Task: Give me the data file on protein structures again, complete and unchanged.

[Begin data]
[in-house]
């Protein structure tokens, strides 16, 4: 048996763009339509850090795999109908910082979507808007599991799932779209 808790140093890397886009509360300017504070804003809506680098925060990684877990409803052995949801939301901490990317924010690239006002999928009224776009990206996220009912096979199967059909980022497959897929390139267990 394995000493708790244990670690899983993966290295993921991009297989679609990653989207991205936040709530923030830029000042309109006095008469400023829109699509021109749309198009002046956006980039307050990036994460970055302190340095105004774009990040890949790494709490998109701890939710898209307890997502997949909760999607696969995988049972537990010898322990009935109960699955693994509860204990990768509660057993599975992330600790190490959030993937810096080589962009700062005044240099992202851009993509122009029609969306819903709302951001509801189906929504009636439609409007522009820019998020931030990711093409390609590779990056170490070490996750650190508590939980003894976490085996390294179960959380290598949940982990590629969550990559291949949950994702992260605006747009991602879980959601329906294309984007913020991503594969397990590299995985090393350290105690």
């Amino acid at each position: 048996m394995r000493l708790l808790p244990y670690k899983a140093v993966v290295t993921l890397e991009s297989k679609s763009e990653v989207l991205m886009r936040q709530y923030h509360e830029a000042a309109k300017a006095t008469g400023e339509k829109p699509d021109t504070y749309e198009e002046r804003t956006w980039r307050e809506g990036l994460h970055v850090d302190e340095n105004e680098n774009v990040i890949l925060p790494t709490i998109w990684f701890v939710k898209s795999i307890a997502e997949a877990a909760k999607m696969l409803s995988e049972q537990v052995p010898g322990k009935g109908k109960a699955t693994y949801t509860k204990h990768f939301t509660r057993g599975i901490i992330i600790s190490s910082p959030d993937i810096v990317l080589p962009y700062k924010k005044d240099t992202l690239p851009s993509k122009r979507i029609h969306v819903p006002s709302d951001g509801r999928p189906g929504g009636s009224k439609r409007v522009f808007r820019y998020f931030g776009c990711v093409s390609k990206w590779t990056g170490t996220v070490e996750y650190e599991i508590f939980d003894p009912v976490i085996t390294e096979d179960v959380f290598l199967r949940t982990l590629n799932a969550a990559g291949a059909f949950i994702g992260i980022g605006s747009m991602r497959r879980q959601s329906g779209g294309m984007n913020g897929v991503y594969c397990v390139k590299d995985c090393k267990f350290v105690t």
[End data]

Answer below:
[in-house]
């Protein structure tokens, strides 16, 4: 048996763009339509850090795999109908910082979507808007599991799932779209 808790140093890397886009509360300017504070804003809506680098925060990684877990409803052995949801939301901490990317924010690239006002999928009224776009990206996220009912096979199967059909980022497959897929390139267990 394995000493708790244990670690899983993966290295993921991009297989679609990653989207991205936040709530923030830029000042309109006095008469400023829109699509021109749309198009002046956006980039307050990036994460970055302190340095105004774009990040890949790494709490998109701890939710898209307890997502997949909760999607696969995988049972537990010898322990009935109960699955693994509860204990990768509660057993599975992330600790190490959030993937810096080589962009700062005044240099992202851009993509122009029609969306819903709302951001509801189906929504009636439609409007522009820019998020931030990711093409390609590779990056170490070490996750650190508590939980003894976490085996390294179960959380290598949940982990590629969550990559291949949950994702992260605006747009991602879980959601329906294309984007913020991503594969397990590299995985090393350290105690």
């Amino acid at each position: 048996m394995r000493l708790l808790p244990y670690k899983a140093v993966v290295t993921l890397e991009s297989k679609s763009e990653v989207l991205m886009r936040q709530y923030h509360e830029a000042a309109k300017a006095t008469g400023e339509k829109p699509d021109t504070y749309e198009e002046r804003t956006w980039r307050e809506g990036l994460h970055v850090d302190e340095n105004e680098n774009v990040i890949l925060p790494t709490i998109w990684f701890v939710k898209s795999i307890a997502e997949a877990a909760k999607m696969l409803s995988e049972q537990v052995p010898g322990k009935g109908k109960a699955t693994y949801t509860k204990h990768f939301t509660r057993g599975i901490i992330i600790s190490s910082p959030d993937i810096v990317l080589p962009y700062k924010k005044d240099t992202l690239p851009s993509k122009r979507i029609h969306v819903p006002s709302d951001g509801r999928p189906g929504g009636s009224k439609r409007v522009f808007r820019y998020f931030g776009c990711v093409s390609k990206w590779t990056g170490t996220v070490e996750y650190e599991i508590f939980d003894p009912v976490i085996t390294e096979d179960v959380f290598l199967r949940t982990l590629n799932a969550a990559g291949a059909f949950i994702g992260i980022g605006s747009m991602r497959r879980q959601s329906g779209g294309m984007n913020g897929v991503y594969c397990v390139k590299d995985c090393k267990f350290v105690t």